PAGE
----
4 Leadership Lessons From History’s Most Successful Coaches

leadership lessons from successful coaches

Not only do sports imitate life, but sports also imitate business. CEOs and managers at all levels can learn a trick or two from the most distinguished sports coaches in history, incorporating both the technical and management sides of being a successful leader.

Here are four timeless coaching philosophies that can be adopted by today’s leaders to get the most out of their employees.

“Success is peace of mind which is a direct result of self-satisfaction in knowing you did your best to become the best you are capable of becoming” – John Wooden

John Wooden was a basketball coach who won ten NCAA national championships at UCLA during the 1960s-1970s. He was named national Coach of the Year six times and was inducted into the Basketball Hall of Fame both as a player and a coach.

Rather than using the usual metric of wins and loses, Wooden looked for a better way to define success for his team. His personal definition of success thus became encouraging his players to do the best that they were capable of. As long as his players pushed themselves to do their best, the score became the byproduct of all their hard work and training.

Great leaders train their employees well, giving them every tool they need to succeed in their jobs. There are always forces outside a person’s control that may lead to a disappointing outcome. However, as long as that person does the best that he or she is capable of, the foundation to create eventual success is firmly in place.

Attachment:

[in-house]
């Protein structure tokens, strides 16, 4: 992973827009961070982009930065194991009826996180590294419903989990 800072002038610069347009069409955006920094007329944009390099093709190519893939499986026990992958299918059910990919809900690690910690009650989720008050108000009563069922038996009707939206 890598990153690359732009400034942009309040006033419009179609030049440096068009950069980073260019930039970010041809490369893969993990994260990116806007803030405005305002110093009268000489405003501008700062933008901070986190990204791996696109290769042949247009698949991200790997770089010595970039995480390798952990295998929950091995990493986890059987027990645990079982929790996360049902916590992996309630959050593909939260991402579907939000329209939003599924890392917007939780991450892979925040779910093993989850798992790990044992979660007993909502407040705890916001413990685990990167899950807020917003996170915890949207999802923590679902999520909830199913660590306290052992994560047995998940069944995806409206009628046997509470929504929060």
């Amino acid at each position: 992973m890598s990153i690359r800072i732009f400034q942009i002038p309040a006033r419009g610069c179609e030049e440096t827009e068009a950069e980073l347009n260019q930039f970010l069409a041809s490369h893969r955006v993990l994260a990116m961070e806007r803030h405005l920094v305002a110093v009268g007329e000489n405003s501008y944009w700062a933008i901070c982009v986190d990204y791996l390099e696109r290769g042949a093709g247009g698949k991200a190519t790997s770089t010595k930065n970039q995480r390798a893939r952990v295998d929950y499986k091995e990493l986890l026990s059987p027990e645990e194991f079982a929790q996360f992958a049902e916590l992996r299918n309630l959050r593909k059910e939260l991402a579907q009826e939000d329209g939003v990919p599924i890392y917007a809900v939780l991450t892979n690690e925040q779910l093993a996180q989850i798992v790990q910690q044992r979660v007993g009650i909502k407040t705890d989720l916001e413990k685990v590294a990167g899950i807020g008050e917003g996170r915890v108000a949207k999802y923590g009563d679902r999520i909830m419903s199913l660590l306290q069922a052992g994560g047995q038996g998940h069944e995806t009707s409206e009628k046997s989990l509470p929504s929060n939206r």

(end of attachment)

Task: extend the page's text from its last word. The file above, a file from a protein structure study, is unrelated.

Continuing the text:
“Competing at the highest level is not about winning. It’s about preparation, courage, understanding and nurturing your people and heart. Winning is the result.” – Joe Torre

Both a former player and manager, Joe Torre’s most successful run was as the coach of the New York Yankees from 1996-2007. Under his leadership, the Yankees won the World Series four times. Torre was inducted into the Baseball Hall of Fame in 2014.

Torre’s keys to leadership success were knowing each of his players as individuals and taking the time to listen to each of them. He talked individually with his players to clarify expectations, build confidence, answer questions, and offer support. He also treated them with honesty and encouraged their trust. It was understood that if players didn’t trust Torre, or any manager, they would never listen to him and wouldn’t strive to live up to his expectations.

Every player was told that there would come a time in the season when he would be put in a significant situation to help the team realize its goals. Torre made all his players feel valued; a part of something bigger than themselves.

A great leader knows each of his or her employees’ strengths and takes the time to get to know each of them on an individual level. This builds a relationship of trust and transparency, which can lead to improved levels of productivity, organizational citizenship behaviors, and workplace well-being. No one employee is responsible for the success of a team. Each worker will need to step up to the plate during a critical moment in time to bring home a win.